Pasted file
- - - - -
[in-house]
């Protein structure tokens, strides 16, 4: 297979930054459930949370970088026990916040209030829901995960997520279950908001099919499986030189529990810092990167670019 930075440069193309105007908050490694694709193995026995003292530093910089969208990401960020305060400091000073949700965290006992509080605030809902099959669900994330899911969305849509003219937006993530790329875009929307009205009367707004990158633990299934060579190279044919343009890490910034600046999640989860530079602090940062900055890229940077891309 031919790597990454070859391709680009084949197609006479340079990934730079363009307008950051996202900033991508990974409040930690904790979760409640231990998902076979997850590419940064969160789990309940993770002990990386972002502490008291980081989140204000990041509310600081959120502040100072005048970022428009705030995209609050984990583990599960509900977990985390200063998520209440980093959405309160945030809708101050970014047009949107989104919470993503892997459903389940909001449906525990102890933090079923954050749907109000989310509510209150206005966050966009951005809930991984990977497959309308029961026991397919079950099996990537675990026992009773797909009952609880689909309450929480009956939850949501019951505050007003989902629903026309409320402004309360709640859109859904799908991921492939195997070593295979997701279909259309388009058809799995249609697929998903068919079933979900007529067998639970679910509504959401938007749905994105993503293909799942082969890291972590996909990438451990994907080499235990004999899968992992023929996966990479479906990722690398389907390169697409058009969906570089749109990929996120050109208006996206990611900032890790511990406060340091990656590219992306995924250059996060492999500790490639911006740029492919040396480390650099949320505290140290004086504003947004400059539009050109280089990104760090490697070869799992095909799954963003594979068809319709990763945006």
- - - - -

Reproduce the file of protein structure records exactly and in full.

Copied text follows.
[in-house]
């Protein structure tokens, strides 16, 4: 297979930054459930949370970088026990916040209030829901995960997520279950908001099919499986030189529990810092990167670019 930075440069193309105007908050490694694709193995026995003292530093910089969208990401960020305060400091000073949700965290006992509080605030809902099959669900994330899911969305849509003219937006993530790329875009929307009205009367707004990158633990299934060579190279044919343009890490910034600046999640989860530079602090940062900055890229940077891309 031919790597990454070859391709680009084949197609006479340079990934730079363009307008950051996202900033991508990974409040930690904790979760409640231990998902076979997850590419940064969160789990309940993770002990990386972002502490008291980081989140204000990041509310600081959120502040100072005048970022428009705030995209609050984990583990599960509900977990985390200063998520209440980093959405309160945030809708101050970014047009949107989104919470993503892997459903389940909001449906525990102890933090079923954050749907109000989310509510209150206005966050966009951005809930991984990977497959309308029961026991397919079950099996990537675990026992009773797909009952609880689909309450929480009956939850949501019951505050007003989902629903026309409320402004309360709640859109859904799908991921492939195997070593295979997701279909259309388009058809799995249609697929998903068919079933979900007529067998639970679910509504959401938007749905994105993503293909799942082969890291972590996909990438451990994907080499235990004999899968992992023929996966990479479906990722690398389907390169697409058009969906570089749109990929996120050109208006996206990611900032890790511990406060340091990656590219992306995924250059996060492999500790490639911006740029492919040396480390650099949320505290140290004086504003947004400059539009050109280089990104760090490697070869799992095909799954963003594979068809319709990763945006």